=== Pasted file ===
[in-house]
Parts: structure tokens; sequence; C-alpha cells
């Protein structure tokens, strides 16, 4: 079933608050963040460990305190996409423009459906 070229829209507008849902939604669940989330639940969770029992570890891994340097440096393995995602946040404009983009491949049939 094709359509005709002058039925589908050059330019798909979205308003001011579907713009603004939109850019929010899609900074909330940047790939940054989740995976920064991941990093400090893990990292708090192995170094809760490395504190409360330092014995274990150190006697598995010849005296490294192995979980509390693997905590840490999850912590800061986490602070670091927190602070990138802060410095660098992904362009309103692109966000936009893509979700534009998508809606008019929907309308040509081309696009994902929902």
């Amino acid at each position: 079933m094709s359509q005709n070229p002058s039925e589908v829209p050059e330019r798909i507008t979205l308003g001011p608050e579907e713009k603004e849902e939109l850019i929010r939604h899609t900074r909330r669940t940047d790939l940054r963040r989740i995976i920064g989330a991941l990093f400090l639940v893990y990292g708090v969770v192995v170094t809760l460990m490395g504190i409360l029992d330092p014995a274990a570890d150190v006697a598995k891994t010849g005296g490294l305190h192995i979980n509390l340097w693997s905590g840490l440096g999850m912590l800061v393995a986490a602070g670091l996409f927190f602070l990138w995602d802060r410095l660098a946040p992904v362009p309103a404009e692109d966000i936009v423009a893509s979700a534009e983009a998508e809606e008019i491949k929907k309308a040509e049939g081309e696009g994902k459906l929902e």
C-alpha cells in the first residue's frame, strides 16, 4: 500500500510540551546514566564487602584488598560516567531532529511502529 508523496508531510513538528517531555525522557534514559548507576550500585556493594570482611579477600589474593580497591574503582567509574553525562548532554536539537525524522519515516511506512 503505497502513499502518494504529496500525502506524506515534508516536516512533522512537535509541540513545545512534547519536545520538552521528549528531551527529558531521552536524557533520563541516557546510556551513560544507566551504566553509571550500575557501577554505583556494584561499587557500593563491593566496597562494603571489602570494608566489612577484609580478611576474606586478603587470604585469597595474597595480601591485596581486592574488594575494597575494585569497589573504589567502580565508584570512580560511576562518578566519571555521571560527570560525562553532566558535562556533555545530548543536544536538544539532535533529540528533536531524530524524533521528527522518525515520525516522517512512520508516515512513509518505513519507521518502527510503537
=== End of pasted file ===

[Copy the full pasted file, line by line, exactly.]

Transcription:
[in-house]
Parts: structure tokens; sequence; C-alpha cells
């Protein structure tokens, strides 16, 4: 079933608050963040460990305190996409423009459906 070229829209507008849902939604669940989330639940969770029992570890891994340097440096393995995602946040404009983009491949049939 094709359509005709002058039925589908050059330019798909979205308003001011579907713009603004939109850019929010899609900074909330940047790939940054989740995976920064991941990093400090893990990292708090192995170094809760490395504190409360330092014995274990150190006697598995010849005296490294192995979980509390693997905590840490999850912590800061986490602070670091927190602070990138802060410095660098992904362009309103692109966000936009893509979700534009998508809606008019929907309308040509081309696009994902929902």
């Amino acid at each position: 079933m094709s359509q005709n070229p002058s039925e589908v829209p050059e330019r798909i507008t979205l308003g001011p608050e579907e713009k603004e849902e939109l850019i929010r939604h899609t900074r909330r669940t940047d790939l940054r963040r989740i995976i920064g989330a991941l990093f400090l639940v893990y990292g708090v969770v192995v170094t809760l460990m490395g504190i409360l029992d330092p014995a274990a570890d150190v006697a598995k891994t010849g005296g490294l305190h192995i979980n509390l340097w693997s905590g840490l440096g999850m912590l800061v393995a986490a602070g670091l996409f927190f602070l990138w995602d802060r410095l660098a946040p992904v362009p309103a404009e692109d966000i936009v423009a893509s979700a534009e983009a998508e809606e008019i491949k929907k309308a040509e049939g081309e696009g994902k459906l929902e």
C-alpha cells in the first residue's frame, strides 16, 4: 500500500510540551546514566564487602584488598560516567531532529511502529 508523496508531510513538528517531555525522557534514559548507576550500585556493594570482611579477600589474593580497591574503582567509574553525562548532554536539537525524522519515516511506512 503505497502513499502518494504529496500525502506524506515534508516536516512533522512537535509541540513545545512534547519536545520538552521528549528531551527529558531521552536524557533520563541516557546510556551513560544507566551504566553509571550500575557501577554505583556494584561499587557500593563491593566496597562494603571489602570494608566489612577484609580478611576474606586478603587470604585469597595474597595480601591485596581486592574488594575494597575494585569497589573504589567502580565508584570512580560511576562518578566519571555521571560527570560525562553532566558535562556533555545530548543536544536538544539532535533529540528533536531524530524524533521528527522518525515520525516522517512512520508516515512513509518505513519507521518502527510503537